In the ordnance yard was a confused group; wagons waiting for their piles of implements, workmen manufacturing or mending implements and weapons, others providing ammunition; officers making out lists, or filling them up, or giving various orders; every now and then a messenger arriving or leaving, all by night; a lantern burning dimly here and there; and the moon struggling to look down through misty clouds. [???] could be seen beyond some sand [???] in the distance, and the incessant war of the surf prevented all noise of our hammering or shouting from reaching the ears of the beleaguered garrison, unconscious how near its fate was at hand. The sentinel on the walls cried out "All's Well" -- and a private soldier exclaimed, "Ah, you wouldn't say that if you could see what we are about over here."

          It was long past midnight before we were all abed, in the lightkeeper's house; for Gen. GILMORE's headquarters were established in the shanty where the keeper of Tybee light once slept calmly, undisturbed by wars or rumors of wars. Five of us bunked in one garret, in our blankets. We had been used to talk late into the night, but this time all the sleep that could be secured before daylight was necessary. A Major-General and three of his Aids lav in the opposite room, no better off than we: a Brigadier and his Staff below.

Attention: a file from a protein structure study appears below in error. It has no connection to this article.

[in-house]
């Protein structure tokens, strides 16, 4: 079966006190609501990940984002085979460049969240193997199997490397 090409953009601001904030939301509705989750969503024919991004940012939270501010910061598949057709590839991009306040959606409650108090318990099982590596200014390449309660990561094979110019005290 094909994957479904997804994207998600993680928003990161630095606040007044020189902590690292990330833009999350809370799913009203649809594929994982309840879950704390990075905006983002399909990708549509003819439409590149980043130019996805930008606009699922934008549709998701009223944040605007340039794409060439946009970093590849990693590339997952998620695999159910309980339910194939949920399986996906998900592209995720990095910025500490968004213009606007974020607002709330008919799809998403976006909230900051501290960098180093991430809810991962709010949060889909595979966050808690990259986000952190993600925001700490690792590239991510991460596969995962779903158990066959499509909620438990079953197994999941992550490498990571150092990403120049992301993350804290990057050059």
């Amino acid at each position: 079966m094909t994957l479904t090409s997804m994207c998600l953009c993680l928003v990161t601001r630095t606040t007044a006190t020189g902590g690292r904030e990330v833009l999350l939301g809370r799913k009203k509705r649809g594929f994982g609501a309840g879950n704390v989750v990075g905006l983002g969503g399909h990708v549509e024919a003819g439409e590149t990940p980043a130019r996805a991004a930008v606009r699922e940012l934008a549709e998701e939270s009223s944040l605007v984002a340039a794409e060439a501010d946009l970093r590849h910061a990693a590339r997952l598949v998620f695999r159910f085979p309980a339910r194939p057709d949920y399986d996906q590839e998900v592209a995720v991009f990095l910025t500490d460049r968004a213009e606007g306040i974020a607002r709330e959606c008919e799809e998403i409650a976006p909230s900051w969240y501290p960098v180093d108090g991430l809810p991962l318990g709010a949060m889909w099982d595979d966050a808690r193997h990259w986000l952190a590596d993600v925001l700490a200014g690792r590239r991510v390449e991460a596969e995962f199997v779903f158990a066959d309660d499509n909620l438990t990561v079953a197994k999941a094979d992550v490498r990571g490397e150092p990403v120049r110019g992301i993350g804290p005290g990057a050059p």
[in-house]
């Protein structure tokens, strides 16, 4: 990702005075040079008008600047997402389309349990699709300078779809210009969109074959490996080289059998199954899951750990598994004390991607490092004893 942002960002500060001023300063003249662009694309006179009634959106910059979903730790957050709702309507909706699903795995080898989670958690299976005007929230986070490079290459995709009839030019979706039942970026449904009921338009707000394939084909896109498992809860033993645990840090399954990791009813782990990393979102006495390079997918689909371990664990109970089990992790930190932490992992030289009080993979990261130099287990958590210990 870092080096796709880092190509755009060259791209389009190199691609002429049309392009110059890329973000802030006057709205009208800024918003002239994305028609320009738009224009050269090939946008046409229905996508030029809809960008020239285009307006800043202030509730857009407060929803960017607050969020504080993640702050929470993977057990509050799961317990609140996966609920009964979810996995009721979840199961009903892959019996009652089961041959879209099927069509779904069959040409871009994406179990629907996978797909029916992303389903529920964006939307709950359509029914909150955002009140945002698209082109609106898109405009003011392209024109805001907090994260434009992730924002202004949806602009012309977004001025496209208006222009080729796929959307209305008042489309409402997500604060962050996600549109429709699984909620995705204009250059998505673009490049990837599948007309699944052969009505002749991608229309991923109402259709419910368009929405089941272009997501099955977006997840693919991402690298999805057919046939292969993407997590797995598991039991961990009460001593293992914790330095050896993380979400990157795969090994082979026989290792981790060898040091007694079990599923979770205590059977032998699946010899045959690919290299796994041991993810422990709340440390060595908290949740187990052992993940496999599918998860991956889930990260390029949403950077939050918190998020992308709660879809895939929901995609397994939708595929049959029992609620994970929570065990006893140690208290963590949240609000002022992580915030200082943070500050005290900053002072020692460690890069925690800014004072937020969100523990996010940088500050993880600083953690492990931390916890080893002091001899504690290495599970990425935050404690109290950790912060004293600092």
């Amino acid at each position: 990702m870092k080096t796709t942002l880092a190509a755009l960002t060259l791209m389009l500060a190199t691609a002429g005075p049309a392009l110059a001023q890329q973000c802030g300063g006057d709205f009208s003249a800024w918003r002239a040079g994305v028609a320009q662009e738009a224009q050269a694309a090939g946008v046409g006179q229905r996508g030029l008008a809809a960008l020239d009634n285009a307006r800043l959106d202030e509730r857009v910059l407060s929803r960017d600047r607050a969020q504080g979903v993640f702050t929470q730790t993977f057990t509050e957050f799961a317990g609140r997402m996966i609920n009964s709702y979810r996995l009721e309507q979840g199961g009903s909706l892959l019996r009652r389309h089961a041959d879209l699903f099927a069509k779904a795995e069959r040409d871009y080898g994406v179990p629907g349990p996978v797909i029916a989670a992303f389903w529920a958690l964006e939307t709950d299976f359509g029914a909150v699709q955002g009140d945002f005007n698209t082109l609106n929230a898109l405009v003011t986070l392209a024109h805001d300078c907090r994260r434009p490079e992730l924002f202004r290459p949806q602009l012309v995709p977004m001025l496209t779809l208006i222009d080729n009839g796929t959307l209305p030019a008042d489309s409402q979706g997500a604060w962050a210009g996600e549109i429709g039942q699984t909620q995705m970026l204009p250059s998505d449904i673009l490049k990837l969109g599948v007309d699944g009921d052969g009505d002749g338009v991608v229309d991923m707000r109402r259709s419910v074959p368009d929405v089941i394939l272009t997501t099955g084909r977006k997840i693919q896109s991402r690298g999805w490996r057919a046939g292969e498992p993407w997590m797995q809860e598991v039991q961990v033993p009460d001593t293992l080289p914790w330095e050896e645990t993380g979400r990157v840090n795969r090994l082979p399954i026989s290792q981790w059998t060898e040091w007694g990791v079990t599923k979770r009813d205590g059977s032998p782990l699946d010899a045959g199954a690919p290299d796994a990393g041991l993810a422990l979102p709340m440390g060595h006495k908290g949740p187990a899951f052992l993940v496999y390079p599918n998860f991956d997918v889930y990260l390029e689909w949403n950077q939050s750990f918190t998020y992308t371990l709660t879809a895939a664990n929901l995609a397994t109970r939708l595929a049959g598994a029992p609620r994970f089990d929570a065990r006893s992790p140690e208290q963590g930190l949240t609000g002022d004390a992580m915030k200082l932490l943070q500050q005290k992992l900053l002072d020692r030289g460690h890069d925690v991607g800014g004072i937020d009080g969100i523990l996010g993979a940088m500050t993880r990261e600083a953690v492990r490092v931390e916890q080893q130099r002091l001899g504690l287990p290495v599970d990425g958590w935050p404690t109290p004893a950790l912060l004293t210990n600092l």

One man was awake, without being called, in the morning, and that was Lieut. WILSON, who was to carry the demand for a surrender; and none of the others was later than he. WILSON had fairly earned the honor, which nobody grudged him; but, how we feared he might bring back terms! Everything was got ready to open fire, so soon as he should return with a defiance. He bore a written summons from Gen. HUNTER, and a man was stationed in the light-house to watch his course. His boat, with its white flag waving under the stars and stripes, was allowed to cross the creek that separates [???] from Cockapur Island. He was met atthe shore and detained there. It seemed an age to us who were waiting. Then word came that he had started to return; he was ashore; he was at headquarters. "What word did he bring?" "A sealed letter." Just then Gen. HUNTER stepped out of his room, and remarked blandly, "Gen. GILMORE, you may open fire as soon as you please." O'RORKE, lucky dog, carried the message to Lieut. PORTER, who was at Battery Halleck, and to have the honor (well deserved) of firing the first gun. A classmate of his, just one year before, had fired the opening gun on Fort Sumter. So appropriately and opportunely was the insult to the stars and stripes avenged.